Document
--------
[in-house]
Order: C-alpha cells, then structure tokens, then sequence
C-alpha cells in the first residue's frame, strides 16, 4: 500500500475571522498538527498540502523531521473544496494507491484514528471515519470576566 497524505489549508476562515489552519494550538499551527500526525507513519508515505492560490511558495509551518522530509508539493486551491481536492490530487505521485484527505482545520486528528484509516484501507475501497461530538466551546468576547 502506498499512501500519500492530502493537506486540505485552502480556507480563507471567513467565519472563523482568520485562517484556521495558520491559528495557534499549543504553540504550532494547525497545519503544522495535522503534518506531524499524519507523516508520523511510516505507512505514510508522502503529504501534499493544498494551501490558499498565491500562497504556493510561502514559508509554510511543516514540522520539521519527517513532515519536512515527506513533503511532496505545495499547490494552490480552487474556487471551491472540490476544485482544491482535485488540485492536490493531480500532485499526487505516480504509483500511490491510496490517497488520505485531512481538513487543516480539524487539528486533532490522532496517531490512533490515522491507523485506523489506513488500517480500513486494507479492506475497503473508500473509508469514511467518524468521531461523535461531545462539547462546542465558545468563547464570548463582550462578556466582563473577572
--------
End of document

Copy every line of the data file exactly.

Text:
[in-house]
Order: C-alpha cells, then structure tokens, then sequence
C-alpha cells in the first residue's frame, strides 16, 4: 500500500475571522498538527498540502523531521473544496494507491484514528471515519470576566 497524505489549508476562515489552519494550538499551527500526525507513519508515505492560490511558495509551518522530509508539493486551491481536492490530487505521485484527505482545520486528528484509516484501507475501497461530538466551546468576547 502506498499512501500519500492530502493537506486540505485552502480556507480563507471567513467565519472563523482568520485562517484556521495558520491559528495557534499549543504553540504550532494547525497545519503544522495535522503534518506531524499524519507523516508520523511510516505507512505514510508522502503529504501534499493544498494551501490558499498565491500562497504556493510561502514559508509554510511543516514540522520539521519527517513532515519536512515527506513533503511532496505545495499547490494552490480552487474556487471551491472540490476544485482544491482535485488540485492536490493531480500532485499526487505516480504509483500511490491510496490517497488520505485531512481538513487543516480539524487539528486533532490522532496517531490512533490515522491507523485506523489506513488500517480500513486494507479492506475497503473508500473509508469514511467518524468521531461523535461531545462539547462546542465558545468563547464570548463582550462578556466582563473577572